Author(s): Andersen JW, Fass R, van der Horst C
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Abstract BACKGROUND: When participants in a clinical trial are lost to follow-up, the validity of the results and resource utilization may be seriously affected. Identification of factors associated with loss is essential to inform efforts to minimize early study discontinuation (ESD). Few studies examine subject-specific factors that predict ESD. This large, multi-study, multi-center database allows not only evaluation of the effect of subject-specific factors on ESD, but also of study-specific factors as well as the site of enrollment. METHODS: : We retrospectively examined the retention of 5605 study entries of 5037 individuals who were enrolled at 30 sites within the National Institute of Allergy and Infectious Disease Adult AIDS Clinical Trials Group (AACTG) from July 1, 1996 through June 30, 1999. Variables examined included: enrollment year, prior enrollment on a study, sex, race, drug use, CD4 count, age, and use of antidepressants, other prescription psychotrophic drugs, or methadone; site location and the proportion of primary care given at a site; and study complexity and type (immunology, complications of HIV, or antiretroviral). Prior antiretroviral experience and baseline viral load were examined in antiretroviral studies. RESULTS: : The ESD rate for sites varied considerably from 5.70 to 33.10 per 100 person years of follow-up. Variables associated with higher ESD included complexity of the study, no previous enrollment on a study, black race, female sex, previous intravenous drug use, CD4<100, age<30, sites which did not deliver primary care, no use of tricyclic antidepressants or lithium and use of methadone. After adjustment for all significant variables and their interactions, some sites with hard-to-retain subjects do not lose them, and some sites with populations with low potential for dropout do lose them at a high rate. Follow-up remediation and studies should focus on the sites themselves as well as efforts to retain specific subpopulations.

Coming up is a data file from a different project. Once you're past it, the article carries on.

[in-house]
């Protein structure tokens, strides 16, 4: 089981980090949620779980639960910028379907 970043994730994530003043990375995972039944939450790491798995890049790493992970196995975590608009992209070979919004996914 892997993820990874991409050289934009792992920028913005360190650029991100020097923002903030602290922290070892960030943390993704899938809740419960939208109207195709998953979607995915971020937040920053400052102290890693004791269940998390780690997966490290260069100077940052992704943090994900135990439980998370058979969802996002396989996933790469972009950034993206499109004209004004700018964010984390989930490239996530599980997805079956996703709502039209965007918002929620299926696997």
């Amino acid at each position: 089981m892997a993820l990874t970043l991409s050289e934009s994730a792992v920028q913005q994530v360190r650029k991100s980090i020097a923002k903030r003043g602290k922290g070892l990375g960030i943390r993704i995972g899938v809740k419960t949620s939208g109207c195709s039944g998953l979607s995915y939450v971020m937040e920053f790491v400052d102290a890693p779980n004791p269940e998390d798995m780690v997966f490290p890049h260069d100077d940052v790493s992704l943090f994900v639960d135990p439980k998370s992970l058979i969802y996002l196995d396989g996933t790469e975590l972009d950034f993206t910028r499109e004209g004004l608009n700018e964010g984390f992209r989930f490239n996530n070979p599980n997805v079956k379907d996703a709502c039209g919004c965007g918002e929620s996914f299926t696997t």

This article was published in Contemp Clin Trials
and referenced in Journal of Proteomics & Bioinformatics